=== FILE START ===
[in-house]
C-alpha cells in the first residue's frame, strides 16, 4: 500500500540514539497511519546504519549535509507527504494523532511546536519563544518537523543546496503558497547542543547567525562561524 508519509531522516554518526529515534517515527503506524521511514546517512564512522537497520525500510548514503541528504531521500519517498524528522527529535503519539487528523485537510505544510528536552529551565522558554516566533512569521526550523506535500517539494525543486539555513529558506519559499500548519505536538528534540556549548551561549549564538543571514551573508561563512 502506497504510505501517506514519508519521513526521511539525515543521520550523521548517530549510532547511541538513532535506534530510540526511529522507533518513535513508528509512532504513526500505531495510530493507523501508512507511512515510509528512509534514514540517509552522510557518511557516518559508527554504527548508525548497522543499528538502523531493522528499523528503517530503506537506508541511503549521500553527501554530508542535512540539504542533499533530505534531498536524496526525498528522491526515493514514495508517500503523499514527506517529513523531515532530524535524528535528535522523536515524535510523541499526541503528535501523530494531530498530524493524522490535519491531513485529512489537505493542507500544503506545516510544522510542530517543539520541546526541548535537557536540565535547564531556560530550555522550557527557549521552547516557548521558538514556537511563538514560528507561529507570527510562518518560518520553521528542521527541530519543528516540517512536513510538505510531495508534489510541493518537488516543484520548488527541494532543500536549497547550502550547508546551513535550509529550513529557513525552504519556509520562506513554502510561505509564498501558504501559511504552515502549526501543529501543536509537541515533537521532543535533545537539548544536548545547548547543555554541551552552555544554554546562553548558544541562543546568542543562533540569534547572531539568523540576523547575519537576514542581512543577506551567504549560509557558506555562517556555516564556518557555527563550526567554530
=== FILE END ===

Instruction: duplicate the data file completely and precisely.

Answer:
[in-house]
C-alpha cells in the first residue's frame, strides 16, 4: 500500500540514539497511519546504519549535509507527504494523532511546536519563544518537523543546496503558497547542543547567525562561524 508519509531522516554518526529515534517515527503506524521511514546517512564512522537497520525500510548514503541528504531521500519517498524528522527529535503519539487528523485537510505544510528536552529551565522558554516566533512569521526550523506535500517539494525543486539555513529558506519559499500548519505536538528534540556549548551561549549564538543571514551573508561563512 502506497504510505501517506514519508519521513526521511539525515543521520550523521548517530549510532547511541538513532535506534530510540526511529522507533518513535513508528509512532504513526500505531495510530493507523501508512507511512515510509528512509534514514540517509552522510557518511557516518559508527554504527548508525548497522543499528538502523531493522528499523528503517530503506537506508541511503549521500553527501554530508542535512540539504542533499533530505534531498536524496526525498528522491526515493514514495508517500503523499514527506517529513523531515532530524535524528535528535522523536515524535510523541499526541503528535501523530494531530498530524493524522490535519491531513485529512489537505493542507500544503506545516510544522510542530517543539520541546526541548535537557536540565535547564531556560530550555522550557527557549521552547516557548521558538514556537511563538514560528507561529507570527510562518518560518520553521528542521527541530519543528516540517512536513510538505510531495508534489510541493518537488516543484520548488527541494532543500536549497547550502550547508546551513535550509529550513529557513525552504519556509520562506513554502510561505509564498501558504501559511504552515502549526501543529501543536509537541515533537521532543535533545537539548544536548545547548547543555554541551552552555544554554546562553548558544541562543546568542543562533540569534547572531539568523540576523547575519537576514542581512543577506551567504549560509557558506555562517556555516564556518557555527563550526567554530